Protein Phosphorylation in Archaea
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Protein phosphorylation constitutes an important mechanism for cellular regulation in both Eucarya and Bacteria. All living organisms evolved from a common progenitor; this implies that protein phosphorylation as a means of regulation also exists in Archaea. Previously, in the sulfur-dependent archaeon Sulfolobus solfataricus a gene was cloned encoding a protein-serine/threonine phosphatase that was similar to eucaryal protein-serine/threonine phosphatases type 1, 2A, and 2B. To identify protein phosphatases in other archaeons, oligonucleotides encoding conserved regions of eucaryal protein-serine/threonine phosphatases were used in the polymerase chain reaction to amplify genomic DNA from the methanogenic archaeon Methanosarcina thermophila. From the PCR reaction a fragment of DNA was isolated that encoded a portion of a protein phosphatase. Using this DNA fragment as a probe, the entire phosphatase gene was isolated. The amino acid sequence of the phosphatase encoded by this gene displayed greater than 30% identity with eucaryal protein-serine/threonine phosphatase type 1. The gene encoding the Methanosarcina phosphatase was expressed in Escherichia coli. The expressed protein exhibited protein serine phosphatase activity that was sensitive to inhibitors of eucaryal phosphatases such as okadaic acid, microcystin, calyculin, and tautomycin. In order to identify potential endogenous substrates of archaeal protein-serine/threonine phosphatases and kinases, a study was initiated to characterize the most prominent phosphoproteins in S. solfataricus. Cell extracts were incubated with [g-32P] ATP, MgCl2, and MnCl2, and the proteins in the extracts were separated by SDS-PAGE. Autoradiography of the gels revealed four prominent phosphoproteins with apparent molecular masses of 35, 46, and 50 kDa. N-terminal sequence analysis and enzymatic assays of the 35 kDa phosphoprotein identified this phosphoprotein as the a-subunit of succinyl-CoA synthetase. N-terminal sequence analysis and enzymatic assays revealed that the 50 kDa phosphoprotein was a hexosephosphate mutase. Neither the 50 kDa nor the 35 kDa phosphoprotein appeared to be the target of protein kinases or phosphatases. Therefore, while protein-serine phosphatases exist in Archaea, the targets of these phosphatases have yet to be determined.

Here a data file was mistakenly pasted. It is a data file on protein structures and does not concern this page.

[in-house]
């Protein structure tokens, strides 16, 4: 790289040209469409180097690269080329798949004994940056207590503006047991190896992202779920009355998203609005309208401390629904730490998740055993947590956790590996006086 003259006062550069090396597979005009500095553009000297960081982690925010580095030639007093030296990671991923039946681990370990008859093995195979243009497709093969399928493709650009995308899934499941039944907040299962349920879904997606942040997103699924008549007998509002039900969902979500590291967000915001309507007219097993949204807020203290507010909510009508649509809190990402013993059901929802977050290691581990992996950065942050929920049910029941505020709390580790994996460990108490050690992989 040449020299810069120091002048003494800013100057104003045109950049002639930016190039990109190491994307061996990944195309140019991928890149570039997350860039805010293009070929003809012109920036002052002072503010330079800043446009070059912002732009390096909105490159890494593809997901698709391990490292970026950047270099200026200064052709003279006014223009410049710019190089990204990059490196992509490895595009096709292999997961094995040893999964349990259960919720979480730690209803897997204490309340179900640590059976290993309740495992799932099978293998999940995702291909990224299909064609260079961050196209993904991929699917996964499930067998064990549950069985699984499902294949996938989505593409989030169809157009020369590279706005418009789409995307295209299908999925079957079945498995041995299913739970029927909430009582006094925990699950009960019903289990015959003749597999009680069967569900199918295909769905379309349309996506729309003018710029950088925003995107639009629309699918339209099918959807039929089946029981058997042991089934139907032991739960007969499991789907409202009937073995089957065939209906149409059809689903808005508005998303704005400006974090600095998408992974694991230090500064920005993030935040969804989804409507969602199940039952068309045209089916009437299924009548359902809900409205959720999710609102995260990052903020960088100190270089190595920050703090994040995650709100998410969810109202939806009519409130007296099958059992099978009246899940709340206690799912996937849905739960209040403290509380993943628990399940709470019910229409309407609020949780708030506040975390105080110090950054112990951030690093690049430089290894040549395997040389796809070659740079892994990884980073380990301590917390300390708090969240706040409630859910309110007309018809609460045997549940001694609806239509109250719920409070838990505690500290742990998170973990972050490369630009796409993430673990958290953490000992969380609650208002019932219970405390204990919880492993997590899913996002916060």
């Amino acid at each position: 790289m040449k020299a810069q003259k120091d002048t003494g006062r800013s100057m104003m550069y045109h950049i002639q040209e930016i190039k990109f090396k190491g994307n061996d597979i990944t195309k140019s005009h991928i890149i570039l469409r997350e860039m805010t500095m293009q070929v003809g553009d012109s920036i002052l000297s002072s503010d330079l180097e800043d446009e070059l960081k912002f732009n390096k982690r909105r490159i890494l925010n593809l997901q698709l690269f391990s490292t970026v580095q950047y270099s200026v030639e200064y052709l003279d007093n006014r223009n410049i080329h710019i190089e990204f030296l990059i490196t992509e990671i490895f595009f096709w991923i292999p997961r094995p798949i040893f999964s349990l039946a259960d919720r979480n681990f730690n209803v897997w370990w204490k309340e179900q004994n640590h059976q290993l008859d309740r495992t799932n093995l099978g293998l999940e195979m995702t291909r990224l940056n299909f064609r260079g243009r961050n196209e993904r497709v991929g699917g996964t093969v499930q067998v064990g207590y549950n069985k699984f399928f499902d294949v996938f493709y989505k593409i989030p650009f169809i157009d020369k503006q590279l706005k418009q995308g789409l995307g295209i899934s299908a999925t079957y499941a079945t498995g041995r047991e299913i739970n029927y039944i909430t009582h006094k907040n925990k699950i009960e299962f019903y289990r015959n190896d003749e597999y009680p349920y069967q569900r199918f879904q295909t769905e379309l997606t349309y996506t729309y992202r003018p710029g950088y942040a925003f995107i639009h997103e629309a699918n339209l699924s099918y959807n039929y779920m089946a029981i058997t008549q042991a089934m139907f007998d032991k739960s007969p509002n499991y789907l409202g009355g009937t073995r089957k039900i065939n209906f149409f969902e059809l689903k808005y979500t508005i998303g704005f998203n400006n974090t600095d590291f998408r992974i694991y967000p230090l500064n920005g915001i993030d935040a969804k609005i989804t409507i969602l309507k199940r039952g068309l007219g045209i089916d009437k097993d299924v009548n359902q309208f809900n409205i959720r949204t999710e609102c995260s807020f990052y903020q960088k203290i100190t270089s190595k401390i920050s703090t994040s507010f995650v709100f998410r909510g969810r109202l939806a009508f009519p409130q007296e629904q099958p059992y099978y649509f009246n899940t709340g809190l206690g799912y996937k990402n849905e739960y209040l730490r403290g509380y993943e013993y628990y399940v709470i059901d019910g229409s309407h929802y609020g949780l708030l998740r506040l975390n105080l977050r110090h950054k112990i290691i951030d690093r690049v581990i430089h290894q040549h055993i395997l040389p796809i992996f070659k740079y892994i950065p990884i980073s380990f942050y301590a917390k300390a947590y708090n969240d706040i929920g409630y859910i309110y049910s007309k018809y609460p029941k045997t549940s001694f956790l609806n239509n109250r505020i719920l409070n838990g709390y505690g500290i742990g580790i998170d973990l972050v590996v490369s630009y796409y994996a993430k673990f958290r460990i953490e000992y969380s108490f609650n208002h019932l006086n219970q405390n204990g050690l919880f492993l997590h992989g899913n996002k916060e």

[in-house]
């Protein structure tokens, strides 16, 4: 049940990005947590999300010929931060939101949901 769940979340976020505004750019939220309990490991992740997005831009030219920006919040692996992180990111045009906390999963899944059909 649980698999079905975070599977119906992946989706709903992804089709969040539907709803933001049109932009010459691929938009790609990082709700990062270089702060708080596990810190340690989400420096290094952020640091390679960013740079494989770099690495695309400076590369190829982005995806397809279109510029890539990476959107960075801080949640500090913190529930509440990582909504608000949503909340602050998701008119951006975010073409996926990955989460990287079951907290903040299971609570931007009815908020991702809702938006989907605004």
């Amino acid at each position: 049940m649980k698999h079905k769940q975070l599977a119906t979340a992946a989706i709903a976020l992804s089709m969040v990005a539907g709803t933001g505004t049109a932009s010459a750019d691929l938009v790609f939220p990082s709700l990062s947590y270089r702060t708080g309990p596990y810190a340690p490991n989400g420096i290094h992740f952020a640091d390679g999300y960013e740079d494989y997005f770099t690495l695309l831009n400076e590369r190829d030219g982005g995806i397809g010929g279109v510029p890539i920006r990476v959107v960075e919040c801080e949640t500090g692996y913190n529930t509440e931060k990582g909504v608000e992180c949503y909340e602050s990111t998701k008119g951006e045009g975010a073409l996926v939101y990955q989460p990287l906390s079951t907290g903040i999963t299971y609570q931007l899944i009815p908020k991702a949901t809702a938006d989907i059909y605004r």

- Doctoral Dissertations